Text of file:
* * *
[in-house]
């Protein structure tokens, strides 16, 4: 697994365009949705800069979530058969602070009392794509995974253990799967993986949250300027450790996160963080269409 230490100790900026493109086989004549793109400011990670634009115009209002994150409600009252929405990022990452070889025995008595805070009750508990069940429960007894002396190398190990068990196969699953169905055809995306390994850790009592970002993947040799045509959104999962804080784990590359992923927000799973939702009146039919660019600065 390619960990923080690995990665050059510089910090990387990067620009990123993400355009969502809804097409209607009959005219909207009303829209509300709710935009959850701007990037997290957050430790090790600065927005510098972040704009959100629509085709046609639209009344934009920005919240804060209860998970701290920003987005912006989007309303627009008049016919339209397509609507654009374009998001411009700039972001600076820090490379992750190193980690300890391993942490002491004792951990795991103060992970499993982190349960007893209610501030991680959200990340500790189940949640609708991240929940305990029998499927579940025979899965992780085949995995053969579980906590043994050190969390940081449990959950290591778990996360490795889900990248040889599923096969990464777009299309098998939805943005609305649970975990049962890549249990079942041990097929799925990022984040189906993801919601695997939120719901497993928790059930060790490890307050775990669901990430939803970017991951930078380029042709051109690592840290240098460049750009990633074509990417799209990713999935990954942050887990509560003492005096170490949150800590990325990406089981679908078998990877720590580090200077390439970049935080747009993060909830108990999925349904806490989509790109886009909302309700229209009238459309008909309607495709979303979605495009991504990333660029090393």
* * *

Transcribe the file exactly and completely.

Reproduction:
[in-house]
């Protein structure tokens, strides 16, 4: 697994365009949705800069979530058969602070009392794509995974253990799967993986949250300027450790996160963080269409 230490100790900026493109086989004549793109400011990670634009115009209002994150409600009252929405990022990452070889025995008595805070009750508990069940429960007894002396190398190990068990196969699953169905055809995306390994850790009592970002993947040799045509959104999962804080784990590359992923927000799973939702009146039919660019600065 390619960990923080690995990665050059510089910090990387990067620009990123993400355009969502809804097409209607009959005219909207009303829209509300709710935009959850701007990037997290957050430790090790600065927005510098972040704009959100629509085709046609639209009344934009920005919240804060209860998970701290920003987005912006989007309303627009008049016919339209397509609507654009374009998001411009700039972001600076820090490379992750190193980690300890391993942490002491004792951990795991103060992970499993982190349960007893209610501030991680959200990340500790189940949640609708991240929940305990029998499927579940025979899965992780085949995995053969579980906590043994050190969390940081449990959950290591778990996360490795889900990248040889599923096969990464777009299309098998939805943005609305649970975990049962890549249990079942041990097929799925990022984040189906993801919601695997939120719901497993928790059930060790490890307050775990669901990430939803970017991951930078380029042709051109690592840290240098460049750009990633074509990417799209990713999935990954942050887990509560003492005096170490949150800590990325990406089981679908078998990877720590580090200077390439970049935080747009993060909830108990999925349904806490989509790109886009909302309700229209009238459309008909309607495709979303979605495009991504990333660029090393």